Belle Afrique: Back To Basics
Made the choice? Making the choice? Or just currently inspired by the choice? Wherever you stand in relation to the beautiful transition to natural hair, Belle would love to help you on your journey. We will be featuring regularly here, on Brimah and John, starting today with TRANSITIONING.
Before you start the transition, you may have some concerns about managing your natural hair; managing the transition; understanding new terminology; dealing with people’s perceptions; and generally accepting your newest beautiful self. I would say that it would be good to provide yourself with positive affirmations to acknowledge that this is the right choice for you, your hair, your health, your self love, and your peace.
“Return to natural”
“I love my kinks”
“Natural hair is beautiful”
“Girls with kinks still get winks”
This is a big step. Know why you are doing it, and why it is right for you. For example, have chemical processes caused your hair to thin? To shed? Or damaged your growth cycle? Has not protecting your hair during heat straightening frayed your ends and caused breakage?
Making the conscious decision to stop chemically processing your hair. Accepting your naturally beautiful self, every curl, every kink, everything.
During the transition period, the aim is to grow out the relaxer, or other chemical treatment, until you are comfortable with cutting all the processed ends off. Transitioning enables you to retain the length of your hair, however, it can sometimes be a frustrating wait for growth, as well as having to deal with two different hair textures; your new kinky, curly growth and the straighter, processed ends.
Options: Go for the BC (big chop) and cut off all the processed ends of your hair and strut your funky stuff with a tailored low cut or bob hair style. This is a bold move and not necessarily for the faint hearted. If you do not want to take this step, I would suggest a regular trim, perhaps every 6 weeks, to remove the relaxed ends and encourage new growth.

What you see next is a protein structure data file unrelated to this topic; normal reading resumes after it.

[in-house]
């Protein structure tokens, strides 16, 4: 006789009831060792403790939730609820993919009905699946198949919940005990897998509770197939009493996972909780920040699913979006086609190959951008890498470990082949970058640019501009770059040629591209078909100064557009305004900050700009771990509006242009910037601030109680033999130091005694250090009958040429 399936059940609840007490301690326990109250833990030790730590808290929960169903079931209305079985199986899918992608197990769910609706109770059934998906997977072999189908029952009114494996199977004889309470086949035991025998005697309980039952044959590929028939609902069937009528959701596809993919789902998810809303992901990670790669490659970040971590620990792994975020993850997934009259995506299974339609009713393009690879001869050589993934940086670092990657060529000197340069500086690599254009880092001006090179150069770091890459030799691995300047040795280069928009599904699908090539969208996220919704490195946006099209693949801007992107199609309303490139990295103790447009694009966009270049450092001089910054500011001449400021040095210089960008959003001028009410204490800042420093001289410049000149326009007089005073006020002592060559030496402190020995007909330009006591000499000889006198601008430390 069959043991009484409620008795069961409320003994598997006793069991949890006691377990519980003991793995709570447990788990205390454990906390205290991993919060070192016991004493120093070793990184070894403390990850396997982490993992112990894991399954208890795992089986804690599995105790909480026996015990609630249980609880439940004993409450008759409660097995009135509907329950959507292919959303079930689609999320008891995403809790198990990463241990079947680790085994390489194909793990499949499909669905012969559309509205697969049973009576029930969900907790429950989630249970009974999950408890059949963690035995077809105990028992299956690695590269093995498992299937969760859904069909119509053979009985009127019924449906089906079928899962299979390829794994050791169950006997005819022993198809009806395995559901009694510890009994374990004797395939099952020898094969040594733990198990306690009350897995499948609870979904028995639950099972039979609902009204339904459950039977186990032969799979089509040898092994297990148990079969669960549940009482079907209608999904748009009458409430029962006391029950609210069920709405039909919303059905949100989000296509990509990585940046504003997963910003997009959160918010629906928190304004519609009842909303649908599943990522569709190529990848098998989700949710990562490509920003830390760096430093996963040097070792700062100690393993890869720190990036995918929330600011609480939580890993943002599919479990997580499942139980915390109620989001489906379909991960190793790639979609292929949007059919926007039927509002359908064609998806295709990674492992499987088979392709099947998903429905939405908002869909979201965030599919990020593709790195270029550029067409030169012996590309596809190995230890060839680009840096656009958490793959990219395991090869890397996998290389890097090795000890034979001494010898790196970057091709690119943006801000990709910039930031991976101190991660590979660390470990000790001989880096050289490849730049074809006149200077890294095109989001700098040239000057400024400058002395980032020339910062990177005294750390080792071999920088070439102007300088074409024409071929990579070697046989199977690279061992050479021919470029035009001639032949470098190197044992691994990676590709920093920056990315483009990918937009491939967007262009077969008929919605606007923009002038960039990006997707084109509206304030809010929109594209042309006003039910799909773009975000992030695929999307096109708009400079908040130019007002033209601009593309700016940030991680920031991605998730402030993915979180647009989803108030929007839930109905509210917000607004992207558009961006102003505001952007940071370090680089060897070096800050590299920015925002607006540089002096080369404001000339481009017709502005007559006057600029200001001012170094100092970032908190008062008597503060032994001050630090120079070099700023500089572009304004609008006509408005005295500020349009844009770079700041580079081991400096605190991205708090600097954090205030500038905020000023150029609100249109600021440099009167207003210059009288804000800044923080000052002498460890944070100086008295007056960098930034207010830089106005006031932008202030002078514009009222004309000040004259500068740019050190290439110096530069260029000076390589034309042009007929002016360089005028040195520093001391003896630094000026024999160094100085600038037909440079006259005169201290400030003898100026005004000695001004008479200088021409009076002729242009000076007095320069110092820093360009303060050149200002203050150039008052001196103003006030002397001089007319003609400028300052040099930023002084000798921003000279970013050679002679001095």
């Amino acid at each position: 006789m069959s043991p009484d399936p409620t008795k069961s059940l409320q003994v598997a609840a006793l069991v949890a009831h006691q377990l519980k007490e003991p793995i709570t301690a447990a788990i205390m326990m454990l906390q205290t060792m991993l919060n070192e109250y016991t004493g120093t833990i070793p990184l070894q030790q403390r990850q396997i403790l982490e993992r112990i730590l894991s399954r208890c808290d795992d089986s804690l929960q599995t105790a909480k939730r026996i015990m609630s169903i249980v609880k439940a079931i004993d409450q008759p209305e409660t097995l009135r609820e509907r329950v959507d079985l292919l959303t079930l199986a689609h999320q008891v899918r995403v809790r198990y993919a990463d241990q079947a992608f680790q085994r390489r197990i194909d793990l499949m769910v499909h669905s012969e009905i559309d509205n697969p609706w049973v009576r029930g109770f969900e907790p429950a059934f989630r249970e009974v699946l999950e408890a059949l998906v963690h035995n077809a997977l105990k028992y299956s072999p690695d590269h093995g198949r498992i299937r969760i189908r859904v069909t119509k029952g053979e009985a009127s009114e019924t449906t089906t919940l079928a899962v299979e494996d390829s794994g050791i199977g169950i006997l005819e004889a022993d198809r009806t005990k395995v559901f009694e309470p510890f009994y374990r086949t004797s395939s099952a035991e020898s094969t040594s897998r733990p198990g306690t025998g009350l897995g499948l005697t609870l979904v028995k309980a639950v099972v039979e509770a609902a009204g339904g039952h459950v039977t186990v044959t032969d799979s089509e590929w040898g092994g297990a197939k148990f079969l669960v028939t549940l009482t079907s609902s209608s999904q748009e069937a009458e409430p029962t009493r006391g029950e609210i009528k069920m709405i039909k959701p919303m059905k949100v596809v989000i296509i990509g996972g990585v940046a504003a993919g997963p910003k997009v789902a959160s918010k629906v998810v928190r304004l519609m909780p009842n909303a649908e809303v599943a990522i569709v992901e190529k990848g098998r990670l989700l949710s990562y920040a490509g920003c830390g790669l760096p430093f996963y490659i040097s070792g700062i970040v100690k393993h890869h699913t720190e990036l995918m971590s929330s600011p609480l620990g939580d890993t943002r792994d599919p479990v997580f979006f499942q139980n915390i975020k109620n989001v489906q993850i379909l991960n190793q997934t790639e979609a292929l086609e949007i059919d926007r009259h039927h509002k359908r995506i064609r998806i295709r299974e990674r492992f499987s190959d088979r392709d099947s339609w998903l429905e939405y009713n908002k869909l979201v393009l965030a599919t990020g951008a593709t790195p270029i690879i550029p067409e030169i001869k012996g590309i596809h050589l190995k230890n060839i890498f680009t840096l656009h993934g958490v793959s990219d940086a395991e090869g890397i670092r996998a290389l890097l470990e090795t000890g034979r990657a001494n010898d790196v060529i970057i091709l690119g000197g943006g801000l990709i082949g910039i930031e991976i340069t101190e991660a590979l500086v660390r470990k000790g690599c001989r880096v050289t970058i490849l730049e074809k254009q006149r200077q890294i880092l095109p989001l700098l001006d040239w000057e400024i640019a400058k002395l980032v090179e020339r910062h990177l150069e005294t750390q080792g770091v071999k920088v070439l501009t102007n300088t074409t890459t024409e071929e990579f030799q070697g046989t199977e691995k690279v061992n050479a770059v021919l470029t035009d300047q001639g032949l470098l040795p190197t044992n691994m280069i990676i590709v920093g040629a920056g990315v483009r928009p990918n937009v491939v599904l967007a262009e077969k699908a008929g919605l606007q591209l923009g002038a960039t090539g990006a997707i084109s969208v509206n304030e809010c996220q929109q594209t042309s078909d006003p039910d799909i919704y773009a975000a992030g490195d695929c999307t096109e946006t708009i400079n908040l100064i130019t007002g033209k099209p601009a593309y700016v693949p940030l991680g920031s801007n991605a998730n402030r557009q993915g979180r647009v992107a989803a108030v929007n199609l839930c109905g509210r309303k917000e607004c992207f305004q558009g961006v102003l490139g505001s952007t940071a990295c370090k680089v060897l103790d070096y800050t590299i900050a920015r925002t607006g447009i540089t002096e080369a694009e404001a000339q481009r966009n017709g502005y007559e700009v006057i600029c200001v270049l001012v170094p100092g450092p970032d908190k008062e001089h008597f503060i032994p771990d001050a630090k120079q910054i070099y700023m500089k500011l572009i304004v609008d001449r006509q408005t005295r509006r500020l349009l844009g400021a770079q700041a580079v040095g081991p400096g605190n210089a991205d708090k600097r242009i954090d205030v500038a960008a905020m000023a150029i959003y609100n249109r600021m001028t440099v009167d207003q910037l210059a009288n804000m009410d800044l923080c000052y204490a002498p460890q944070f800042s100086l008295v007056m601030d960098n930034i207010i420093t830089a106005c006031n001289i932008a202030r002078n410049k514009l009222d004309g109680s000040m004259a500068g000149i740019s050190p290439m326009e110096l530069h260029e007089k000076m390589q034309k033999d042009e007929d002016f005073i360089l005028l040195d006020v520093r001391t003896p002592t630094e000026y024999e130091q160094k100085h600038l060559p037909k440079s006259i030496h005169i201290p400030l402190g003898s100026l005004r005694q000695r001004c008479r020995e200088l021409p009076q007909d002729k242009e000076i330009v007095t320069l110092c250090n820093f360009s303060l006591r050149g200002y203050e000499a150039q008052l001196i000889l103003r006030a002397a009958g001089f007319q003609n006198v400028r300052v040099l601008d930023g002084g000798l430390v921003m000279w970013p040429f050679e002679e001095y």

Top tips for transitioners
- Regular treatments - with steam to open the cuticle and enable the treatment to penetrate the hair stands. This helps reduce breakage and strengthens the hair. Home treats include mash half an avocado with olive oil and leave to sit on your hair for 20 mins, then shampoo and condition hair.
- Wide tooth comb - thin toothed combs will snag on your lovely new coils. Use a wide tooth comb, or better yet your fingers to gently rake through your strands.
- Low or no heat - this is the time to strengthen your hair, so reduce the amount of heat that you apply in terms of straightening and blow drying. Getting to long and luscious locs will be a quicker process if you can focus on rebuilding your hair.
- Products - a few simple products, 1 shampoo, 1 moisturising conditioner, a protein treatment, and commitment to moisturise. Don’t think that you need an army of products on your shelf to deal with your new tresses. Also, healthy hair starts from within, I don’t promote ‘hair vitamins’, rather I would encourage a healthy and wholesome diet. -
- Stick to a simple routine. See our suggested one below. Routine is the Mother!
- Patience is the best bet! Hair growth and a head full of kinky coils is not an overnight process. Be patient to understand the needs of your new hair texture. Increase moisture for curly and coily roots and apply moderate protective moisture for your straighter ends.
- Handle with care - your hair can be more prone to breakage during transition, especially at the line of demarcation, which is where the new growth meets the processed ends.
- Low manipulation styling - protect your hair from fuss which encourages breakage. Twist or braid your hair and gather the ends together in a loose bun. Leave styles in for up to three weeks and then leave your hair to breathe for a week or so.
Routine is the Mother and moisture is the Father!
Water is the best and only real moisturiser that your hair is asking for. You can also use a leave in conditioner that has water listed as one of the first ingredients. The best way to apply water is to spritz your hair lightly with a mist of water in the morning and evening.
Washing your hair also provides it with the moisture it needs.
After you have added moisture (water), you need to lock that moisture in. Sealants contain oil and/or butters and are best applied whilst your hair is still slightly wet/damp. Locking in moisture helps keep your hair stretched and moisturised. Love soft hair? Then get your L.O.C or L.C.O game correct!
Oils that penetrate the hair shaft
Avocado oil is rich in fatty acids and proteins and penetrates the hair shaft. Locs in moisture longer.
Extra Virgin Olive Oil (EVOO) - a great moisturiser that leaves hair soft and manageable.
Almond oil - light oil that seals in moisture, and soothes an irritated scalp.
Coconut oil - a great pre wash treatment, seals hair and prevents breakage.
I hope this has been a simple introduction to transitioning, and look out for our next post, which will be about protective styling for natural hair.
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We look forward to hearing from you.